Insight Brewing Maestro Ilan Klages-Mundt took a few minutes out of his busy schedule to answer our questions about his background, brewing, and the forthcoming Insight Brewing Company.
When did you start brewing?
In 2007, I traveled to Denmark with a list of the top 50 beers in the world. I walked into a bottle shop and asked the owner if they had #7 on the list, which was a Danish beer. The owner replied, “no,” but did mention that they had the #1 on the list, which was the Westvleteren 12, a Belgian Monastic brew. Having tried nothing like this in my life, before, I purchased two bottles and left. Later that day, I opened one of the bottles and had a true epiphany moment. The beer was out-of-this-world good, with complex, yet amazingly balanced characteristics! The sun seemed to start shining and my lip began to quiver. The beer really was that good!
From that moment onward, I knew that my calling was beer. I thought to myself, “Ilan, you MUST learn how beer is made, who makes it, where it came from, and what the history of this magical drink is!” Upon my return to the States, I hunkered down and began reading every brewing book I could get my hands on, while also joining a local brewing club, where I was by far the youngest member. This was the beginning of my brewing adventure, and the more learned, the deeper in love I became with the significance of beer and its cultures from around the world.
What is your “go to” commercially available beer?
It all depends on the situation, but I will readily grab Bell’s Kalamazoo Stout, Rodenbach Grand Cru, and Summit’s Saga IPA. I could list another several hundred more, but so could everyone else. There are a lot of great beers out there!
You pretty much traveled the globe brewing, biking, and documenting it on bikeforbeer.org. How big a role did it play in your decision to open a brewery?
My brewing began in college, where I was studying classical music and preparing to be a teacher. My professors saw the passion that I had for beer, and nearly forced me to apply for the Thomas J. Watson Fellowship, a program that pays for recent graduates to travel around the world for a year studying what they are passionate about; the only rules were that you had to be passionate, as well as out of the country for a full year on your own.
I spent the better part of two years preparing essays for submission, as well as contacting breweries in numerous countries to see if they would take me on as an apprentice. After hundreds of e-mails and phone calls, I was able to set up a 12 month adventure that would take me to England, Japan, Denmark, Belgium, Germany, and France. I applied to the foundation, advanced to the final round, and in the end, I was not awarded a fellowship. This was an incredible bummer for a solid hour, but something inside me said, “You are going on this trip!”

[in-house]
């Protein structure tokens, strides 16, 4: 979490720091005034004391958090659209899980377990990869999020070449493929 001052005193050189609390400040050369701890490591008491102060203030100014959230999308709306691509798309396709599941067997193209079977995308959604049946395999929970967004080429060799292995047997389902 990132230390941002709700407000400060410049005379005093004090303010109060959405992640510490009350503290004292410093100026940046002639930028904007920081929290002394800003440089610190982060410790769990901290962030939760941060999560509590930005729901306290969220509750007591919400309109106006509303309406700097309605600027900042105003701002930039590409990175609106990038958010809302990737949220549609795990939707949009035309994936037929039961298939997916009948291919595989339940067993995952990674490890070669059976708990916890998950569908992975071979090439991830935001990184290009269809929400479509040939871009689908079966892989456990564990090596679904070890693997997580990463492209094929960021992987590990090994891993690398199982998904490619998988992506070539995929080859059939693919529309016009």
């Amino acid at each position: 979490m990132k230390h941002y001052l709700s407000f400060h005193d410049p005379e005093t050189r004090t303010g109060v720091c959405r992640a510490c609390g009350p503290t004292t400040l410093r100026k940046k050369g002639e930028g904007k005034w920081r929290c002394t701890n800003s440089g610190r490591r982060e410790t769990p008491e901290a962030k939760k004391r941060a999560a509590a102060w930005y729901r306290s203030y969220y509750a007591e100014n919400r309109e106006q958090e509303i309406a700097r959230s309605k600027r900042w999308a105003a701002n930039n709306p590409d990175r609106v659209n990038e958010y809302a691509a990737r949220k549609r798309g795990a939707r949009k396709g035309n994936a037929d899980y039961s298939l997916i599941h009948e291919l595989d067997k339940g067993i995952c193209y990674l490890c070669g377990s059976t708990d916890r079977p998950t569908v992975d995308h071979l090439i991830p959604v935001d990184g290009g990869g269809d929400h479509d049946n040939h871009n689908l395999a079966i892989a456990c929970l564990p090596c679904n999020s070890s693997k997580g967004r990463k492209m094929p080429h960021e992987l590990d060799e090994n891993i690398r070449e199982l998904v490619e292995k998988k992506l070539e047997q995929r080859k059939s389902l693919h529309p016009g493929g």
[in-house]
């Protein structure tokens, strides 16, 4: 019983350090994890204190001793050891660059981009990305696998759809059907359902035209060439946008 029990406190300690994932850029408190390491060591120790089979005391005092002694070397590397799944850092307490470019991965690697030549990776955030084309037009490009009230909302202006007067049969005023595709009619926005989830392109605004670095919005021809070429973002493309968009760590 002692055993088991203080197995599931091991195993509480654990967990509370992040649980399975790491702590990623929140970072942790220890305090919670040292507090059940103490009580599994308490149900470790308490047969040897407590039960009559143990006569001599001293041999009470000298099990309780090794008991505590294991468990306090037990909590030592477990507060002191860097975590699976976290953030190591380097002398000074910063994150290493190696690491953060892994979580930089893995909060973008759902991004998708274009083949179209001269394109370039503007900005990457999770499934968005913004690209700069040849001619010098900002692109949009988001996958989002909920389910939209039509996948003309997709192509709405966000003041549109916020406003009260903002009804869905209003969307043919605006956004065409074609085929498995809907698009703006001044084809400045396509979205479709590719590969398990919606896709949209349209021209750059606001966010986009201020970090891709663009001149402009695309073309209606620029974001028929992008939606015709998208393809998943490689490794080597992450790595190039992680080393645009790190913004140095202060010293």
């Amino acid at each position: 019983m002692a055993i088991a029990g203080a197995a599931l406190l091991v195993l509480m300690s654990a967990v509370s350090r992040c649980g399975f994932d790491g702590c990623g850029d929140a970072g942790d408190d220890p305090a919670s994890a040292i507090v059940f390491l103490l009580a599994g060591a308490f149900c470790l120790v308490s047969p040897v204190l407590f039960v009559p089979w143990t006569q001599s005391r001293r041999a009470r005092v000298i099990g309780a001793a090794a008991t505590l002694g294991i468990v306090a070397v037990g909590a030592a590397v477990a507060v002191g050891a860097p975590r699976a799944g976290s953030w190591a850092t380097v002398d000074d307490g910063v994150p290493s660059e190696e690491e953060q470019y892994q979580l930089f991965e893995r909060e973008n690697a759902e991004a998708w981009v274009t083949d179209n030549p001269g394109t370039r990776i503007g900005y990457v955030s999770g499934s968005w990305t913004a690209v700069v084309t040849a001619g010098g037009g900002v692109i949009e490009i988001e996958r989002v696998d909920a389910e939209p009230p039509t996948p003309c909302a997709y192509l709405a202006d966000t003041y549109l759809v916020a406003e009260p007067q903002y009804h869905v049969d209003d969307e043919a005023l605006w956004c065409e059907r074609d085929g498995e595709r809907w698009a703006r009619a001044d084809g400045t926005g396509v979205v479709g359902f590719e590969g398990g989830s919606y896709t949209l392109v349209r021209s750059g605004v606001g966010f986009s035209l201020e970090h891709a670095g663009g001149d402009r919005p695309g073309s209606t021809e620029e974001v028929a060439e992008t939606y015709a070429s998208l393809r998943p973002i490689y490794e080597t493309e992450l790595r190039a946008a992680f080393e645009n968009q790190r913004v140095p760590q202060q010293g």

With $3,400 in my pocket and no plane ticket home, I took off on this journey on my own. To a degree, I felt liberated, because I had no one to satisfy but myself. I left with the full intent of learning as much as possible about the world of beer and bring this knowledge home to share with others by opening a brewery, so in short, I knew I was going to open a brewery before I even left.
Who had the most influence on your brewing and why?
In my early brewing career, I learned a great deal from the members of the Appleton Libation Enthusiasts (ALE Club), as the group was chock full of phenomenal brewers. Since I was an early brewer at this point, I learned the importance of balance when creating any style of beer, whether it was a Bohemian Pilsner or an Imperial Stout. You can always have bold flavors, but making sure there is balance was always a key.
The other great influence for me was Fuller’s Brewery in England. While working at the brewery in 2010, I was taught the true importance of balance and simplicity. Fuller’s taught me that in general, a simple recipe will keep a beer from feeling cluttered, and allow the complexities of each ingredient to shine through to the final product. This has probably been the single most important piece of knowledge that I gained from my travels, and I utilize it in each and every recipe that I have.